Meet the new Senate majority, vol. 3

Hall.jpgSenator-elect Dan Hall, R-Burnsville, District 40

Election: Defeated incumbent Sen. John Doll, R-Burnsville

Family: Married, eight children

Occupation: CEO

Education: Augsburg College

Hall runs a company that trains and certifies chaplains for police departments. Like other GOP freshmen, Hall favors a cuts-alone approach to the budget and opposes tax increases. But he also said he thinks the Republican Senate can work with DFLer Mark Dayton in the governor’s office.

“I think he’s a reasonable guy, and reasonable people can understand common sense,” Hall said. “We’ll find some compromise together and move forward as a state.”

Hoffman.jpgSenator-elect Gretchen Hoffman, R-Vergas, District 10

Election: Defeated incumbent Sen. Dan Skogen, DFL-Hewitt

Family: Married, three children.

Occupation: Business Owner, Registered Nurse

Hoffman is another political newcomer interested in issues related to business climate and job creation. But Hoffman said she’s also concerned about funding disparities in public education.

“When you’ve got the funding for the metro being two and a half times what it is in the rural areas, that’s a big deal in our area,” Hoffman said. “The funding formula is a mess.”

Howe.jpgSenator-elect John Howe, R-Red Wing, District 28

Election: Defeated DFL candidate Joe Fricke for the seat vacated by Sen. Steve Murphy, DFL-Red Wing

Family: married, three children

Work: property ownership

Education: BA, St. Cloud State University

Howe is currently the mayor of Red Wing. But unlike many mayors, Howe said he wants to consider changes in Local Government Aid as part of state budget discussions.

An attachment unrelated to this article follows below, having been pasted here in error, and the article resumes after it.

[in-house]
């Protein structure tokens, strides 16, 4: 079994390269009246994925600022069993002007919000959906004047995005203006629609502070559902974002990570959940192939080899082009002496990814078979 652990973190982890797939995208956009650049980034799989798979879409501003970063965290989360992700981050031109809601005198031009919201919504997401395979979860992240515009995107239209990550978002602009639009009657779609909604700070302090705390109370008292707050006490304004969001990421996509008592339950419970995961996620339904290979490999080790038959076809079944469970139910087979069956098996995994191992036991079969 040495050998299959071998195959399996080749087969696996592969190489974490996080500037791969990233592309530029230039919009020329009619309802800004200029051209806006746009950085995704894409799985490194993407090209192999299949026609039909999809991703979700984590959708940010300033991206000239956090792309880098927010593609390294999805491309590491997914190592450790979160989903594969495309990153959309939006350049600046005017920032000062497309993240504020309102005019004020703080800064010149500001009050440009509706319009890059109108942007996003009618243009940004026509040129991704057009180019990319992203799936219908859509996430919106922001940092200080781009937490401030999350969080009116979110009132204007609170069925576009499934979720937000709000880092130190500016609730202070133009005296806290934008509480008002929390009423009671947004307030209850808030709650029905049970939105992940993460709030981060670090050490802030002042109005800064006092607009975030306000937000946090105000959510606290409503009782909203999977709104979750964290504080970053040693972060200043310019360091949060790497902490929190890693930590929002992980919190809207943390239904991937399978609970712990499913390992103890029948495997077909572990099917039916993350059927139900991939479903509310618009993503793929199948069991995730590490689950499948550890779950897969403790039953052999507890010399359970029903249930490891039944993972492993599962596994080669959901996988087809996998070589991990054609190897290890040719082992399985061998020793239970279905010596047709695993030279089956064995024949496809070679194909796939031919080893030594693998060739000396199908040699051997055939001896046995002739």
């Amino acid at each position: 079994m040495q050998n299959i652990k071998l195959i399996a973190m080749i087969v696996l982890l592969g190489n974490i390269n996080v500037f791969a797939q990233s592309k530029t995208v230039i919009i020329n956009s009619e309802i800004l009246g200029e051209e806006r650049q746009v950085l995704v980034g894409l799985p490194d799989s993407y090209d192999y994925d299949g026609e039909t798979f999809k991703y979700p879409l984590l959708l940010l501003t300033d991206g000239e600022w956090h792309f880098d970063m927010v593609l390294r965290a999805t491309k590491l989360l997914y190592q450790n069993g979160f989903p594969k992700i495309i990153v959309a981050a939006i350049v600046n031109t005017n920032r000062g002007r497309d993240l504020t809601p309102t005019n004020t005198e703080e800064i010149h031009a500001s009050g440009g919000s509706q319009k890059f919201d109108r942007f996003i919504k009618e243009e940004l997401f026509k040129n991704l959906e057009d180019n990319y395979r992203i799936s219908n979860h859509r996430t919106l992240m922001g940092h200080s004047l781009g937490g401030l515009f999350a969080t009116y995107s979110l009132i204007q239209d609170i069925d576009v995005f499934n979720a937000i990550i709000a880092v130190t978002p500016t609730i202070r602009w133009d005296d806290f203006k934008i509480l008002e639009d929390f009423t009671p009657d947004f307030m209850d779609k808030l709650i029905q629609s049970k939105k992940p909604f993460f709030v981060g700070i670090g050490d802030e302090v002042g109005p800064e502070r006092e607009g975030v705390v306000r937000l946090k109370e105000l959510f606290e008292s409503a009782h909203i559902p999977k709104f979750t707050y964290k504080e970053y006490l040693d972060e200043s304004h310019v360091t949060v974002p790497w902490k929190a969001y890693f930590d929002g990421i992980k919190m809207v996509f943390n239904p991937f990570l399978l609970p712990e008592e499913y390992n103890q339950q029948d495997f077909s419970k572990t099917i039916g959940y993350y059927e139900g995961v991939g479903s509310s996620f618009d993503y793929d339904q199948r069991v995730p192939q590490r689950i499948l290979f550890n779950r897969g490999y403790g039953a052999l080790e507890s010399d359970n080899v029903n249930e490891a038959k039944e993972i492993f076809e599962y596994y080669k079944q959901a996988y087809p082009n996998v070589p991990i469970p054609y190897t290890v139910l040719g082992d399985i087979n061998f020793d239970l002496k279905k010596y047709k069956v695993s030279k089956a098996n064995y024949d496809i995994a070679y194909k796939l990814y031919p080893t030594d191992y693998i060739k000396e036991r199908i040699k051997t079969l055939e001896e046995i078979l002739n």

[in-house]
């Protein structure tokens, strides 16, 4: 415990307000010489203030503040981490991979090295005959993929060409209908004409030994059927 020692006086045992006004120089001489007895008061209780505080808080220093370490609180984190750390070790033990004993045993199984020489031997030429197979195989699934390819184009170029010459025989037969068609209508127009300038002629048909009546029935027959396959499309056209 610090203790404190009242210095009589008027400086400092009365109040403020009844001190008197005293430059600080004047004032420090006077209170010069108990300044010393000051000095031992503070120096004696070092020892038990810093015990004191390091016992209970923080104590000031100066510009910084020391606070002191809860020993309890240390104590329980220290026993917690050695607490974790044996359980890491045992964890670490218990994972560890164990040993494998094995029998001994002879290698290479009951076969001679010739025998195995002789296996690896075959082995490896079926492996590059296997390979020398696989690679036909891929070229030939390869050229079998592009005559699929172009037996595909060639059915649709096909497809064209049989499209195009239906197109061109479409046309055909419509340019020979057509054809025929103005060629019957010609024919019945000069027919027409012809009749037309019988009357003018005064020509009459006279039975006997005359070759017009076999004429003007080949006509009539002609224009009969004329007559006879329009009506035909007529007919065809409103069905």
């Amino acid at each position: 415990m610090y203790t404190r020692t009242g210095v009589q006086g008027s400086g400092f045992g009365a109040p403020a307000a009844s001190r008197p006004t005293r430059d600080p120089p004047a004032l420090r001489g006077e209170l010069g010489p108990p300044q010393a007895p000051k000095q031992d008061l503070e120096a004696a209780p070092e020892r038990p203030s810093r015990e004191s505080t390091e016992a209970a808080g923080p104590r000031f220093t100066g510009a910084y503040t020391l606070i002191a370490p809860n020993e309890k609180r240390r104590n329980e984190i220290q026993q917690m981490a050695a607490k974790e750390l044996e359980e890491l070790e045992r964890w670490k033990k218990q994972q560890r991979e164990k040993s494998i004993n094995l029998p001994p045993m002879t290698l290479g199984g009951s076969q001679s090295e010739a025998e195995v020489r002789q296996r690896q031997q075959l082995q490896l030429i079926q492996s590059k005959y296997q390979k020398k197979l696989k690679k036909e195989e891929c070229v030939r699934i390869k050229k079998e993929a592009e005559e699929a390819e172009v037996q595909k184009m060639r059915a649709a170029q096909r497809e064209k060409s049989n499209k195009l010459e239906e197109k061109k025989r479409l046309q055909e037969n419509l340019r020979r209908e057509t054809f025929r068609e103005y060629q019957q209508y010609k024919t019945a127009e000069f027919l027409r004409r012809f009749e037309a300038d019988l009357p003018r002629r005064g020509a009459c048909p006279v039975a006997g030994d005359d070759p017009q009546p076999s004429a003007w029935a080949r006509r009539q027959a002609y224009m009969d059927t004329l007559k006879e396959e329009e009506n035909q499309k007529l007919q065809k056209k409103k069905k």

“A lot of people talk about government living inside its means,” Howe said. “But government has no means. Government has to live inside of our means, and I think that’s the message we have to carry moving forward.”

Kruse.jpgSenator-elect Benjamin Kruse, R-Brooklyn Park, District 47

Election: Defeated incumbent Sen. Leo Foley, DFL-Coon Rapids

Family: Married

Occupation: Real Estate

Kruse once worked as a legislative assistant in the Minnesota House. He currently serves on the government relations panels of three business groups. Kruse is pushing the same jobs and economic agenda as his GOP colleagues, but he also wants to address the public safety concerns facing his suburban district.

“I see it and hear (it) as a real estate agent all the time that folks don’t want to live in this area,” Kruse said. “They have concerns about crime. They have concerns about public safety, and based off those things property values. That’s something we need to take care of.”

(Photos courtesy of the Minnesota Senate)

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